Class differences in achievement- external factors

HideShow resource information
View mindmap
  • Class differences in achievement- External factors
    • Cultural Deprivation
      • Language
        • Hubbs-Tait et al(2002) found that parents who use language to challenge their children improved cognitive performance.
          • Feinstein found that educated parents are more likely to do this.
        • Berieter and Engelmann claim that language used in lower-class homes is deficient- communicate by gestures, single words or disjointed phrases.
        • Speech code- Bernstein: Restricted code- used by working-class, limited vocab, based on use of short, unfinished, grammatically simple sentences. Elaborated code- used by middle-class, wider vocab, longer and more complex sentences.
          • Give middle-class children an advantage at school- elaborated code used by teachers, textbooks and exams.
      • Parents' education
        • Study by Douglas (1964) found that working-class parents placed less value on education- therefore less ambitious for their children, took less interest.
        • Feinstein- parents' own education is the most important factor affecting children's achievement.
          • Parenting style- Educated parents style emphasis consistent discipline and high expectations of their children. Less educated parents style is marked by harsh or inconsistent discipline.
          • Parents' educational behaviour- educated parents are more aware of what is needed to assist their children's educational progress, e.g. reading to them, taking them on educational trips.
          • Use of income- Educated parents have higher income, buy books, toys, nutritional food to help their children,
      • Working-class subculture
        • Sugarman (1970)- working-class subculture has 4 key features that act as a barrier to educational achievement.
          • Fatalism- belief in fate, 'there is nothing you can do to change your status'.
          • Collectivism- valuing being part of a group more than succeeding as an individual.
          • Immediate gratification- seeking pleasure now rather than making sacrifices in order to get rewards in the future.
          • Present-time orientation-not having long term goals.
        • Compensatory education: aim to tackle the problem of cultural deprivation by providing extra resources to schools and communities in deprived areas.
    • Material deprivation
      • Housing
        • Poor housing can affect pupils' achievement- overcrowding can have a direct affect, making it harder to study.
          • For younger children, development can be impaired through lack of space for safe play and exploration.
        • Poor housing can have indirect affects- children in crowded homes at more risk of accidents- result in absence from school.
      • Diet and health
        • Howard (2001)- young people from poorer homes have lower intake of energy, vitamins and minerals- weakens immune system resulting in absence from school.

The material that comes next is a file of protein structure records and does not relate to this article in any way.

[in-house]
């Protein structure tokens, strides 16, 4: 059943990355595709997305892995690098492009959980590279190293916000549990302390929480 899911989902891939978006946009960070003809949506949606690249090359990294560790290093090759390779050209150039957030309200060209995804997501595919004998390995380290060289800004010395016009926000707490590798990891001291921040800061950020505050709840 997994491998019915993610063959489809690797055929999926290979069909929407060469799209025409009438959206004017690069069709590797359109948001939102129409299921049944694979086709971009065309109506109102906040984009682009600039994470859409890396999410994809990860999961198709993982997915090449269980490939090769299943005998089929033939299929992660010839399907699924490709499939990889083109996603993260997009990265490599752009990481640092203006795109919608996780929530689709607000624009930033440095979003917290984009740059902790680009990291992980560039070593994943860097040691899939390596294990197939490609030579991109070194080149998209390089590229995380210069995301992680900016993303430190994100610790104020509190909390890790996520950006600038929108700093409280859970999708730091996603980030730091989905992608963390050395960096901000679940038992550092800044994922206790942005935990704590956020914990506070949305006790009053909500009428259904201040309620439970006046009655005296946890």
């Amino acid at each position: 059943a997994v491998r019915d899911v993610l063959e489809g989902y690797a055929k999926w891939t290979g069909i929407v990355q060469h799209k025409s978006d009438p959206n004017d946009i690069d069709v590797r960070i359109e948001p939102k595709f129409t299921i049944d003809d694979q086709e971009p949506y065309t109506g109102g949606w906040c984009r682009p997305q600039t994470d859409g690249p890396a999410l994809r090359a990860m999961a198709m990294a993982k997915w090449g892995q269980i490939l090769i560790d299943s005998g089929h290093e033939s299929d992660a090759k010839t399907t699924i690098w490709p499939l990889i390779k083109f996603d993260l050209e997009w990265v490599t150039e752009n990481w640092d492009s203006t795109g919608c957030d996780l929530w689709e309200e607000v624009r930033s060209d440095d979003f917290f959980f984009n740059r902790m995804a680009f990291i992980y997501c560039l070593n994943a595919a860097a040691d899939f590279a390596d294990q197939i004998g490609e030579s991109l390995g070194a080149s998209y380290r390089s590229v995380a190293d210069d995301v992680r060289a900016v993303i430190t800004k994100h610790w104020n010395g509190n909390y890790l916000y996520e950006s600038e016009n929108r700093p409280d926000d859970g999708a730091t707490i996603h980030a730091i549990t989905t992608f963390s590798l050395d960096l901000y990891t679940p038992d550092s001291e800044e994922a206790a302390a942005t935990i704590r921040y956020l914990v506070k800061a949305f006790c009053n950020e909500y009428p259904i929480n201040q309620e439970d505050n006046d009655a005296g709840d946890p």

• Children from poorer homes are also more likely to have emotional or behavioural problems.
            • Wilkinson (1996)- among ten year olds, lower the social class, the higher the rate of hyperactivity, anxiety and conduct disorders.
            • Blanden and Machin (2017)- Children from low income families were more likely to engage in fighting, temper tantrums- disrupting schooling.
      • Financial support and the costs of education
        • Lack of financial support means that children from poor families have to do without equipment and miss out on educational opportunities,
          • Poor children have to make do with hand me downs and cheaper, unfashionable equipment- result in isolation, bullying.
        • Smith and Noble (1995)- poverty acts as a barrier to learning in other ways- inability to afford private schooling or tuition.
        • Lack of funds also results in poorer children needing to find work- babysitting, paper rounds. Has negative affect on school work.
      • Fear of debt
        • Attitudes towards debt may deter working-class students from going to uni.
        • Data from nationwide questionnaire- Callender and Jackson found that working-class students are more debt averse.
    • Cultural capital
      • Bourdieu
        • Cultural capital
          • Refer to the knowledge, attitudes, values, language, tastes and abilities of the middle-class.
            • Middle-class children acquire the ability to grasp, analyse and express abstract ideas- more likely to develop intellectual interests and an understanding of what the educational system requires for success.
            • Working-class children find that school devalues their culture as 'rough' and inferior- lack of cultural capital leads to exam failure,
        • educational and economic capital
          • Middle-class children with cultural capital are better equipped to meet the demands of the school curriculum and gain qualifications.
          • Middle-class parents can convert their economic capital into educational capital- send their children to private schools.
        • Test of Bourdieu's ideas
          • Sullivan (2001)- questionnaire to conduct a survey on 465 pupils in four schools- found that those who read complex fiction and watched serious TV documentaries developed wider vocab and greater cultural knowledge, indicating greater cultural capital.


No comments have yet been made

Similar Sociology resources:

See all Sociology resources »See all Education resources »